In particular, Drake’s cardigan seems to be a more relaxed option than a jacket; do you think the Colhays version is smart enough to do that too? The ribbing seems abit chunkier on Colhays cardigan, which might make it less formal? However, I know Drakes’ to be quite baggy under the arms, which I guess Colhays doesn’t have such an issue with as it is slimmer.

Many thanks.

Vinay

Hi Simon,

Interesting article on a new brand.

Following on from my knitwear Q&A in another one of your posts (core casual wardrobe), I wanted to know your thoughts comparing two different knits: (1) Colhay’s superfine lambswool sweater and (2) Trunk’s Brendon Merino Crew. Both in navy.

My questions are:
– In your opinion, are both knits similar in terms of material and construction quality?
– In your opinion, would both knits be versatile as part of a casual wardrobe that can also be worn with light tailoring? I note that Colhay’s is a much large 12 gauge knit versus the Trunk merino at 30 gauge. I am trying to ascertain which would be the most versatile out of the two. Could both be worth under a shirt with jeans as well as with flannels and a casual sports jacket?

Thanks for your advice.

Vinay

Thanks Simon.

Rob

Hi Simon, may I ask if you took a size 40 or 42 for your Colhay’s crewneck? I find I typically take the same size as you.

Many thanks.

mbb355

I love the brand but do you find it is difficult to wear a collared shirt under the crew neck jumper because the neck is so high and tight that the shirt collar (in my case, a soft OCBD collar) collapses beneath it or constricts in on itself to the point where it looks odd? The high neckline is flattering for wearing the sweater with just a t-shirt underneath, but layering over a collared shirt doesn’t seem to work as well with these crewnecks. Could just be my particular shirt, though.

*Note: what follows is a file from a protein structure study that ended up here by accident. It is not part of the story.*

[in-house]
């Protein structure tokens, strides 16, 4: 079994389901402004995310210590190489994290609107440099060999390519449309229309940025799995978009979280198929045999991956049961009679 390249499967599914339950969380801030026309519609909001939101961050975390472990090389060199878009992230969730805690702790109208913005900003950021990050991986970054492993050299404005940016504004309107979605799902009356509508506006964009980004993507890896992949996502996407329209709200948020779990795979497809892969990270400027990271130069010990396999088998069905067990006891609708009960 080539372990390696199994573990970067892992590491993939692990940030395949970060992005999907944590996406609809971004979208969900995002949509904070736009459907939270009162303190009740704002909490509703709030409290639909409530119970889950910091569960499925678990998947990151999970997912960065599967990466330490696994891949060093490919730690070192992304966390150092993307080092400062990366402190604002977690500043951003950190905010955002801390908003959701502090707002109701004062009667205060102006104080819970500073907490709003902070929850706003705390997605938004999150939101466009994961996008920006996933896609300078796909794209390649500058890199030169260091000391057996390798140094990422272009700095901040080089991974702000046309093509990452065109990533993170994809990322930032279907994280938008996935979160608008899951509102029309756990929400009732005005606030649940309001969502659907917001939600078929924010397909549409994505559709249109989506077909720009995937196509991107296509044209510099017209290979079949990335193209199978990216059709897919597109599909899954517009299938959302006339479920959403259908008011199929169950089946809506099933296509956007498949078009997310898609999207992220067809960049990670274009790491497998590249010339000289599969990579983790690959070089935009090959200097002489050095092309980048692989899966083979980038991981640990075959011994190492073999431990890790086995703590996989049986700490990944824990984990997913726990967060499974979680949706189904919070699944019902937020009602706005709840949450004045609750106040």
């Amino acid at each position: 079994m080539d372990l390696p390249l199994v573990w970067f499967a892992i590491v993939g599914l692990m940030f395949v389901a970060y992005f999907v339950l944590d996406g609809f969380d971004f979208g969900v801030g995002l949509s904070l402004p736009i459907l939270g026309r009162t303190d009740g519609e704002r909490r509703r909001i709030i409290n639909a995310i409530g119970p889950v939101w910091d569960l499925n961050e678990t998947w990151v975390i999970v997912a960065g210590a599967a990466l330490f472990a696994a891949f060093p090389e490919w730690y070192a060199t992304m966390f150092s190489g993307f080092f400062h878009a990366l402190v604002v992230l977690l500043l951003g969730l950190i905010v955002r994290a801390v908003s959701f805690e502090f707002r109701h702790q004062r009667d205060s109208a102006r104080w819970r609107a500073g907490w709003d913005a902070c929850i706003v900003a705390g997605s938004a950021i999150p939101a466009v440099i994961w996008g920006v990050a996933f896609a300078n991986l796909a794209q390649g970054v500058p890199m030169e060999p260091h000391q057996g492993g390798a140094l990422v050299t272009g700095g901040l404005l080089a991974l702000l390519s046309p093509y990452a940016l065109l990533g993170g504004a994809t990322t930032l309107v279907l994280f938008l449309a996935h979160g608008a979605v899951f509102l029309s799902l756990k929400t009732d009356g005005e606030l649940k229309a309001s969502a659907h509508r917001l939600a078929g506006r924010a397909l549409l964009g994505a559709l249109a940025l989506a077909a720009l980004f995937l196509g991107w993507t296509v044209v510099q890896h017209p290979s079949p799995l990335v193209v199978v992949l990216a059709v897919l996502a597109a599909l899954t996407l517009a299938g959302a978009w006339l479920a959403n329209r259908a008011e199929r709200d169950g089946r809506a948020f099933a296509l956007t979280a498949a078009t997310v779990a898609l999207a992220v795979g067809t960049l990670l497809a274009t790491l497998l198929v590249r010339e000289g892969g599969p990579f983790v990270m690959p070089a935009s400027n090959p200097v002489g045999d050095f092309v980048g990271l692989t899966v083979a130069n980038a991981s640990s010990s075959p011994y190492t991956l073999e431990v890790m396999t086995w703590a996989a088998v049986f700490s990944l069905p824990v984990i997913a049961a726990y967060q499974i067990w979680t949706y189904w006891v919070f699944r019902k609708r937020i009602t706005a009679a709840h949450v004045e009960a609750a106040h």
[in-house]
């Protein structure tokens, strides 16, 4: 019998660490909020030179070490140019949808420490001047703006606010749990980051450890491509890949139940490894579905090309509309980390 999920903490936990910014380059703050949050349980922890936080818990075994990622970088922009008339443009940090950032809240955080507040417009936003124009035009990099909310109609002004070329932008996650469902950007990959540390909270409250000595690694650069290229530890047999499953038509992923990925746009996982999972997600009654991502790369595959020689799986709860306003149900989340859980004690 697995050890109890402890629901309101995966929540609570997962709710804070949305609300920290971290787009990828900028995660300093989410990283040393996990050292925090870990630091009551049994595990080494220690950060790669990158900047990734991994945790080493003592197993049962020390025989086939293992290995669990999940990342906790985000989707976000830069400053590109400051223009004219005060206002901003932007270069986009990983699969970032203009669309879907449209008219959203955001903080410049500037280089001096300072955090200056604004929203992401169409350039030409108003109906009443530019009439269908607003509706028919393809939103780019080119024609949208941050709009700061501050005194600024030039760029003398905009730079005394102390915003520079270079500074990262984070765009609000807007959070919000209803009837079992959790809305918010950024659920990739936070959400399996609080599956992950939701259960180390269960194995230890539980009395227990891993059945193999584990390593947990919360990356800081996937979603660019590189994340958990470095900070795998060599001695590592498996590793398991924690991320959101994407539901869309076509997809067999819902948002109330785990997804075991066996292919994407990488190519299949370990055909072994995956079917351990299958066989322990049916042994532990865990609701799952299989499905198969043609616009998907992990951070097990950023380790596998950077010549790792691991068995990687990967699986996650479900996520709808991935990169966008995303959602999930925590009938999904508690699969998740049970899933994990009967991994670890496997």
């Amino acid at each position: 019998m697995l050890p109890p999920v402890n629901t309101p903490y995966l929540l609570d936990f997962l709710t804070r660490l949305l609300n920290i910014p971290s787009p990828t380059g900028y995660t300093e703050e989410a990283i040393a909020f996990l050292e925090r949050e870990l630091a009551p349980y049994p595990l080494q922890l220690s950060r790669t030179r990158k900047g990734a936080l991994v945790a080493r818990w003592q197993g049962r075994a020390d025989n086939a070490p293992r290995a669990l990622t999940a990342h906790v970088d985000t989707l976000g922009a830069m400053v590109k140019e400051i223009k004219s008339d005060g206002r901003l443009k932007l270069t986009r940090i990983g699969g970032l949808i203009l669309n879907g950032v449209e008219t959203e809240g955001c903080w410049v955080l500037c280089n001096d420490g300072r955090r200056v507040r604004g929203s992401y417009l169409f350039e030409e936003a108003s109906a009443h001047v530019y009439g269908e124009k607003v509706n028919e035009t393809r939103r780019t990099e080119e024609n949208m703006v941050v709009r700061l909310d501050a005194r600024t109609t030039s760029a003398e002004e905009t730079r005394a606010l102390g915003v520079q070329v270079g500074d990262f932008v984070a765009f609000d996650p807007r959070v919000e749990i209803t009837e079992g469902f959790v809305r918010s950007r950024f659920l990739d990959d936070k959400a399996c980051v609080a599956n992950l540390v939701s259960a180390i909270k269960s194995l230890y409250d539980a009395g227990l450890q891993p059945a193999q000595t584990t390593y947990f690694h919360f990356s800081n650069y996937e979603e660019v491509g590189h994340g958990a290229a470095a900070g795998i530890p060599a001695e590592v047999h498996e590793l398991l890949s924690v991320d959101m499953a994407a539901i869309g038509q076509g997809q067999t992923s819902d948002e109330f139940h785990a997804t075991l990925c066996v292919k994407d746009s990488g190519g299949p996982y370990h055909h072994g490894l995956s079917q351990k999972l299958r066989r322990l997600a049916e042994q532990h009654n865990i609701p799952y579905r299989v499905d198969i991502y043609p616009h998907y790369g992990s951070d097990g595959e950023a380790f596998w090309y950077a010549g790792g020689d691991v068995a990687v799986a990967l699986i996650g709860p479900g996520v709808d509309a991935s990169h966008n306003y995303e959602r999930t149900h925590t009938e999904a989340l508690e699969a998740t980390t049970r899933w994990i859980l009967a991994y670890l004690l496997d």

Michael

Hi Simon. Interesting article and good to see a quality new brand in the knitwear arena. Knitwear, though, bugs me. I started with Smedley, but I’ve had endless problems with them which I can’t fathom – three returns with stitching coming apart, two with random holes. I can’t help but feel that they’re flimsy, compared to, say, Drake’s. But the latter’s price point has, in my opinion, become ridiculous of late (more expensive than A&S, although it will have its reasons no doubt). I chucked it all in and went for Uniqlo following another article of yours, and it’s OK to be honest. I want to love high end knitwear but it’s tricky.

Mark